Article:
I was thinking back on my very own first place. I grew up sharing a room with my sister; money was tight for my single parent mom. We had bunk beds for almost all our time in her home and shared one black and white 13 inch television; which weighed half a ton to move for cleaning. (The things you remember are strange, eh?)
Hum, it did not happen for me right away because I went into the military at age twenty. The open bay (barracks) environment during basic training was weird at first since there was always someone around due to the flight having 50 inhabitants. Thus no such thing as privacy ever! And men drill instructors would ‘walk the floor’ and thus we all kept covered no matter the time of day sleeping in tees, undies, and socks; so at reveille 50 souls would bound to the rest room in waves to get dress and out the door in ten minutes. A major feat don’t you think?
The barracks at Keesler were more user friendly, rooms with two women per on a long hallway connected to a common day room for television. Not a bad arrangement then again some privacy but the only space that was private wasn’t really was the wall locker. Everything had to be in its place inspection ready. YET the rooms had a door. OOOOOOOh, how lovely the first taste of security. LOL
My next station was at Clark AB in the Philippines. OMG I loved that tour it was a shocker and I learned so much about myself and the world. My roommate was Becky; she was a flipping RIOT to hang out with. One thing here I will note, she was lesbian and told me the first day I moved into the room we shared and I learned about “the Family.” So, here is a dilemma it was 1986 and no such thing as Don’t Ask, Don’t Tell policy in place. The Air Force did have an honor code we were supposed to live by yet, why screw up a total stranger’s life because they make different decision which did not actually harm others.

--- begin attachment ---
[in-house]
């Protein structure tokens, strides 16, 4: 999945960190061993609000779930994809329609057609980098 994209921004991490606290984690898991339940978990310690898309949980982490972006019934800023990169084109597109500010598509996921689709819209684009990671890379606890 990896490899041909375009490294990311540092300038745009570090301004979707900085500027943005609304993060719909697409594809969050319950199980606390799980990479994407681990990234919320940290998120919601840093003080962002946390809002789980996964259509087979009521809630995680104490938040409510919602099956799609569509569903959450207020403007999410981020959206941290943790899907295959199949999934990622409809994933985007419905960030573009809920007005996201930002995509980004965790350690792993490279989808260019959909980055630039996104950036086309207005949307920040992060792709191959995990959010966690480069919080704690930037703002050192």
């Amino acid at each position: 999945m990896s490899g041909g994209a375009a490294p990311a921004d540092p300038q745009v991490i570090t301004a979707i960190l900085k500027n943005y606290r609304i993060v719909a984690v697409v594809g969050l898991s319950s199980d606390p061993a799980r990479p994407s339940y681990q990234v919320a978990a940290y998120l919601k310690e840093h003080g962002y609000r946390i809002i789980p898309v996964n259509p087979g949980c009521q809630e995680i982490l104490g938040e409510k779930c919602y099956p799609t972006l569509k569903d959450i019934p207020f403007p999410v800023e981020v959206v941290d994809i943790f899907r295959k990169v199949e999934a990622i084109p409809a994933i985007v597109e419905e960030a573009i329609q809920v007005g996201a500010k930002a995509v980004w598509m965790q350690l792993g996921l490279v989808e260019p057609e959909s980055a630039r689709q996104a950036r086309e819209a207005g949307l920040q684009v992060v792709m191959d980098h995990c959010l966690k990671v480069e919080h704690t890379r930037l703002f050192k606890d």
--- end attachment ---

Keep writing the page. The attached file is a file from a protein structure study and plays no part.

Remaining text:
Was I ever uncomfortable with her sexuality? Noppers, because we had a defined relationship: co-worker, room mate, and friend. Secondly, I was not attracted to her, her partners, nor were they attracted to me. (That I know of....LOL)
So, I kept her ‘secret’ because I really did not give a crap even though I could have been brought up on charges of dereliction and other non-sense for not turning her in. Even worse, our chosen paths had placed us in the Electronic Security Command ---- Top Secret nonsense thus punishment would have been swift and fierce. Big Whoop Tee Do……
Here is another kicker folks……………… I will wager to say here. Most serving today do know of others who are Gay or Lesbian serving their country and just press on just like I did.
What got to me thinking about this issue: I was watching the Kagan's Supreme Court confirmation hearings and Mr. Jeff Sessions of Alabama (my birthplace; he tends to wax on my last nerve with his pompass, superior air) and just have to shake my head.
He wants to make a big deal over her tenure at Harvard not allowing the BIASED military to have full access to students based on her opinion of the military’s stance on homosexuality. The kicker is, by federal law (my understanding) the military is supposed to have access to students for recruitment and they did have access through a veterans’ organization for the record. On the other side, the military is a discriminating organization which flew into the face of human rights which was against policy for Harvard.
I guess Mr Sessions would have a hard time knowing sometimes the right thing to do is just SHUT THE HELL UP no matter what the popular legal decision is at the time.
Now, I have heard all kinds of crappola about gays serving in our nations military. Ladies and Gentleman, I implore you to use your brains. They are already serving and have earned a place of their own among our ranks.
Sticks Tongue out at Hurricane Alex………..runs like the wind.